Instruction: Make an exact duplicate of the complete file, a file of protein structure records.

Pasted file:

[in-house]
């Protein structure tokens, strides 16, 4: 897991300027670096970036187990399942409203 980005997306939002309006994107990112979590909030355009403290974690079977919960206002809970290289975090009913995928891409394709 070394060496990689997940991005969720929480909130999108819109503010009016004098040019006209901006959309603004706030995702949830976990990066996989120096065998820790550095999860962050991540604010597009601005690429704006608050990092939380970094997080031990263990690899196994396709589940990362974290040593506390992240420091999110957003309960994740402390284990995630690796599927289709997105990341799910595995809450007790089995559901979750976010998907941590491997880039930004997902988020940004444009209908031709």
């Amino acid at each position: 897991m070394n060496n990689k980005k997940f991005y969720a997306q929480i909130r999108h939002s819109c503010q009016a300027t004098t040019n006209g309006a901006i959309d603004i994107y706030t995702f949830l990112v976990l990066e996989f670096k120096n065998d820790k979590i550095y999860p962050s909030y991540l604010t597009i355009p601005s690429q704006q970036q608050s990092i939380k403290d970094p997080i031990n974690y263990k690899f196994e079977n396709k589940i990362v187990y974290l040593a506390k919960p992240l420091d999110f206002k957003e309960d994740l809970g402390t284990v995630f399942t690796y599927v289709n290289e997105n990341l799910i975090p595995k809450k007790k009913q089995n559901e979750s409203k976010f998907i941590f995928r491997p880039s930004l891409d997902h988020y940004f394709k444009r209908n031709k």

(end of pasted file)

[in-house]
């Protein structure tokens, strides 16, 4: 897991300027670096970036187990399942409203 980005997306939002309006994107990112979590909030355009403290974690079977919960206002809970290289975090009913995928891409394709 070394060496990689997940991005969720929480909130999108819109503010009016004098040019006209901006959309603004706030995702949830976990990066996989120096065998820790550095999860962050991540604010597009601005690429704006608050990092939380970094997080031990263990690899196994396709589940990362974290040593506390992240420091999110957003309960994740402390284990995630690796599927289709997105990341799910595995809450007790089995559901979750976010998907941590491997880039930004997902988020940004444009209908031709």
């Amino acid at each position: 897991m070394n060496n990689k980005k997940f991005y969720a997306q929480i909130r999108h939002s819109c503010q009016a300027t004098t040019n006209g309006a901006i959309d603004i994107y706030t995702f949830l990112v976990l990066e996989f670096k120096n065998d820790k979590i550095y999860p962050s909030y991540l604010t597009i355009p601005s690429q704006q970036q608050s990092i939380k403290d970094p997080i031990n974690y263990k690899f196994e079977n396709k589940i990362v187990y974290l040593a506390k919960p992240l420091d999110f206002k957003e309960d994740l809970g402390t284990v995630f399942t690796y599927v289709n290289e997105n990341l799910i975090p595995k809450k007790k009913q089995n559901e979750s409203k976010f998907i941590f995928r491997p880039s930004l891409d997902h988020y940004f394709k444009r209908n031709k």